Fanfic Friday – “Champion of God”

5 Oct

Night had fallen, and Brother Franco had a sickening feeling he would not see morning.

The dreary Wygol was a poor excuse for a village, with half-tumbled wooden shacks supported by crumbling brick and filthy, rat-thick streets. A heavy layer of snow draped the sorry place like a suffocating pillow, and firelights were few and frail. As the warrior strode through the frozen mud, all the shutters were closed, and there was no sound of life or laughter – only the whistling wind and the faraway howling of wolves. What a bitter, miserable, God-forsaken place this is, he thought, and his gaze shifted to the looming castle beyond, a massive gothic nightmare of skeletal spires and forbidding stone walls. Poking through the thick snowclouds and pale moonlight, it cast an ominous shadow over the gloomy Wygol, and Brother Franco pulled his hood tighter around his neck. It was not the castle which truly frightened him.

It was the vampires.

He knew the castle was a spawning ground for the unholy monsters, and he knew that they had plagued Wygol for years, corrupting it from a bright and prosperous place into the wretched hole it had become. He knew that God was not welcome here, nor members of the Brotherhood such as himself. And he knew that once the sun had set, the creatures would emerge and begin to hunt. He needed to find shelter, and he needed to do it now.

Brother Franco pounded on door after door in futility. None, it seemed, would risk opening their doors at night, even for a man of God in dire need. He could hardly blame them – but darkness was closing all around, and the cold bit at his skin through his cloth and mail. Presently he came to the outer limits of Wygol, finding a woebegone and mercifully empty stable with rotted timbers and foul-smelling straw, frozen and forgotten. He tucked himself into the tightest, darkest corner he could find, and huddled down with his cloak wrapped about him, preserving as much heat as he could.

It was hours of fitful shivering before his body finally succumbed to sleep, but he was woken after what seemed like only moments by a dreadful hissing sound. Gasping in the cold, Brother Franco unslid his sword from its sheath and grasped his rosary in his other hand. His mission was to bring the light of God to the dark places of the world, but he would need to stay alive in order to carry it out – and this was a dark place indeed. There, again, that low hiss, like an enormous snake, seeming to issue forth from the woodwork all around him. Brother Franco whimpered a frantic prayer, and waited.

At first there was nothing, no sound or sight except the curling zephyrs of snow which blew in from the doorway on a shaft of moonlight. Then, as he stared into the shadows, Brother Franco made out two tiny points of light. They glittered there, and with a jolt he realized they were a pair of eyes leering at him from the dark. He raised his sword, still cowering on the ground, and his broken voice yelped, “Who’s there? S-show yourself!”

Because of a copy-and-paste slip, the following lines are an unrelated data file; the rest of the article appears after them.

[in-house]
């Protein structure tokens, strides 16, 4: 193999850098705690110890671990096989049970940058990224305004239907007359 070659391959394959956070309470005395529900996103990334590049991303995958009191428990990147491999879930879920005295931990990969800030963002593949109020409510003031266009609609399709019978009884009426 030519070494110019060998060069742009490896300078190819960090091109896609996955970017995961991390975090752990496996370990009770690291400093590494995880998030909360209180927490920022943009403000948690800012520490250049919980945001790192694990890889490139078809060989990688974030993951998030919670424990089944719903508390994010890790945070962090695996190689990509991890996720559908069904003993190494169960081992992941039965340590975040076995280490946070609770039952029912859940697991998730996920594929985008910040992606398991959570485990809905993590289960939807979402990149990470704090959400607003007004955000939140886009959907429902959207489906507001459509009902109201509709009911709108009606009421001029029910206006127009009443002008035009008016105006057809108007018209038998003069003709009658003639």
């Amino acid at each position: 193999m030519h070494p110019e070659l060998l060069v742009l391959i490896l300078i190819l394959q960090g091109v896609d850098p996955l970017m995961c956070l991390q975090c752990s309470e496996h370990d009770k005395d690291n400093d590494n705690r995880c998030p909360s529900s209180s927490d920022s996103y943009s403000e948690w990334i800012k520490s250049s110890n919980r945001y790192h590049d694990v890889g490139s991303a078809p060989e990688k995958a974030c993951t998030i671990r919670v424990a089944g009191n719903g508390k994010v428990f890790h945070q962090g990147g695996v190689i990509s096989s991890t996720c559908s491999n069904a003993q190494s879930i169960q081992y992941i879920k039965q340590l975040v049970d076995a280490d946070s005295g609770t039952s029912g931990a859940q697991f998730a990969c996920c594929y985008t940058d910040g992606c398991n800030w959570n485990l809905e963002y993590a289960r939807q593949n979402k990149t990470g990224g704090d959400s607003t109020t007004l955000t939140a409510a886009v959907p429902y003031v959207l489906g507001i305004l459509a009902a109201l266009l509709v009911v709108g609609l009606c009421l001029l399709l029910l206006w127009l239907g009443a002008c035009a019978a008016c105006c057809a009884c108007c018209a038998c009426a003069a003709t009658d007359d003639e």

He heard the hiss again and the eyes transformed into a grinning gargoyle face, with a flattened nose, spiked ears, and huge glistening fangs. The vampire opened its jaws wide and screeched at him, stepping out of the shadows and unfolding its leathery wings. It lunged, its eyes gleaming yellow and ravenous, and Brother Franco screamed.

Then there was a crack like silver lightning, and the foul creature stopped dead in its tracks, reaching for its throat and gagging. Brother Franco saw steel chain links encircling its neck, and in an instant it was ripped from its clawed feet to slam onto the ground. Then a huge figure leapt into view, snowflakes sparkling around it like minuscule diamonds, and plunged a pointed stake into the vampire’s chest. There was a plume of bright blood and a horrifying shriek from the vampire, which thrashed and twitched until it seemed like an eternity had passed, and finally it ceased moving entirely.

The next thing Brother Franco knew, there was a heavy steel gauntlet thrust out toward him. He had the presence of mind to grasp it, and he was pulled to his feet to come face to face with his saviour. He saw a powerful man with thick strands of hair falling over his face, dressed in the same garb as himself. He was stunned, and blurted out, “You… you’re of the Brotherhood?”

He saw the faintest flicker of a smile tug at the edges of the man’s mouth, which receded into a blank, armoured expression. In a deep and quiet voice, he said, “Yes. I am Gabriel Belmont. What is your name, Brother?”

“Franco,” said Brother Franco, realizing his sword was still drawn and sheathing it with a hot flush of embarrassment.

“Well then, Brother Franco,” said Belmont, turning away. “I must go. Be on your guard. This is a place of evil.”

Brother Franco was well aware. As Belmont walked out the door, he said,  “Wait!” and saw the huge man stop at the threshold.

“Thank… thank you,” said Brother Franco, “for saving my life.”

Now Belmont did smile, though it vanished as quickly as it came. “Just doing God’s work, Brother.”

Then he was gone, leaving Brother Franco alone in the cold once again.


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